Date of Award
Master of Science
Electrical and Computer Engineering
Computer Engineering; Information Assurance
Doug W. Jacobson
Supervisory Control and Data Acquisition (SCADA) systems are a type of Industrial Con- trol System (ICS) that both monitor and control the critical infrastructure that delivers man- ufactured goods, water, and energy. These systems are responsible for supervising everything from natural gas valves to electric substations. For the past half century, SCADA and ICS networks have been proprietary, closed systems, entirely contained within a private network. Their security was derived from air gap networking, physically isolating these systems from the Internet. However, system operators are increasingly opting to connect their control systems to Internet or corporate intranet networks in order to substantially reduce operating costs and improve reporting capabilities. This architecture change has given rise to a new and poorly understood class of risk.
In this work, we examine how a security concept known as Active Device Authentication can be applied to the SCADA system threat model. As our contribution, we develop a software tool known as Gatekeeper that wraps Active Device Authentication capabilities around exist- ing, weaker authentication mechanisms present in off-the-shelf HMI software written in Java. This work aims to provide the reader with a stronger understanding of the concept of Active Device Authentication, and how it can be deployed into legacy, proprietary, or mission-critical environments to enable additional security controls without risk of impacting the underlying systems’ reliability.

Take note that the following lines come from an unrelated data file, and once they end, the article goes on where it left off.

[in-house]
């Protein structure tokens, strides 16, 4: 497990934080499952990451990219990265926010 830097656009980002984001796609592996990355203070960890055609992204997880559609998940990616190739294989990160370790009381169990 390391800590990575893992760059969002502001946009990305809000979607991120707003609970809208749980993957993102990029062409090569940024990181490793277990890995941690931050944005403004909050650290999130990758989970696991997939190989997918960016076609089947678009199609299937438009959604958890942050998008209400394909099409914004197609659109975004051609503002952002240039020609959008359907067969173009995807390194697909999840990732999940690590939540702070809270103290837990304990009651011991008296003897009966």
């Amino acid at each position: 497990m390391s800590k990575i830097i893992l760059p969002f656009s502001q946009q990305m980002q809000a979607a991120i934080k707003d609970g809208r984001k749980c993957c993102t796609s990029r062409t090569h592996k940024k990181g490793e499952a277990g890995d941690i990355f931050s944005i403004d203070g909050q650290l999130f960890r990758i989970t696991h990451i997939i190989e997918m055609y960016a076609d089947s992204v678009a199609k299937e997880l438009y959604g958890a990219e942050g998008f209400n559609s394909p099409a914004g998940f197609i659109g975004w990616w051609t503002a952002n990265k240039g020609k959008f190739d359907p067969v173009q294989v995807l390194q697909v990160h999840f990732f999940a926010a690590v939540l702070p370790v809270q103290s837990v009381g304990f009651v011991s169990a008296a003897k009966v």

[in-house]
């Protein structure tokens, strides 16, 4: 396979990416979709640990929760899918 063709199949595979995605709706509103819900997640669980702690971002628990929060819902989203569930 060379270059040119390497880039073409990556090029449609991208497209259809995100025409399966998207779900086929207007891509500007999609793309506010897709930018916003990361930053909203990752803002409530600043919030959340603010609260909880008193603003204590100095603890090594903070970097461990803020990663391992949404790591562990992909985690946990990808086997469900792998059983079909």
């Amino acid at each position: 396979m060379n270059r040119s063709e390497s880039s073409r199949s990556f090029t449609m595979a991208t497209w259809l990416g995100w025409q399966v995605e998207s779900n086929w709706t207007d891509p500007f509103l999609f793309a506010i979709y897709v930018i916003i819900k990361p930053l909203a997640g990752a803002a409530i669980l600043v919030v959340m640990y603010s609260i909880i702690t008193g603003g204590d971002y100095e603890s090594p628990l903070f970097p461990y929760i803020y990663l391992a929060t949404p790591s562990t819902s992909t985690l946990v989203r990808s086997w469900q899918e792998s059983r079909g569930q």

Matthew Jeffrey Schlue
Schlue, Matthew Jeffrey, "Application of active device authentication mechanisms in the human-machine interface of SCADA networks" (2016). Graduate Theses and Dissertations. 15089.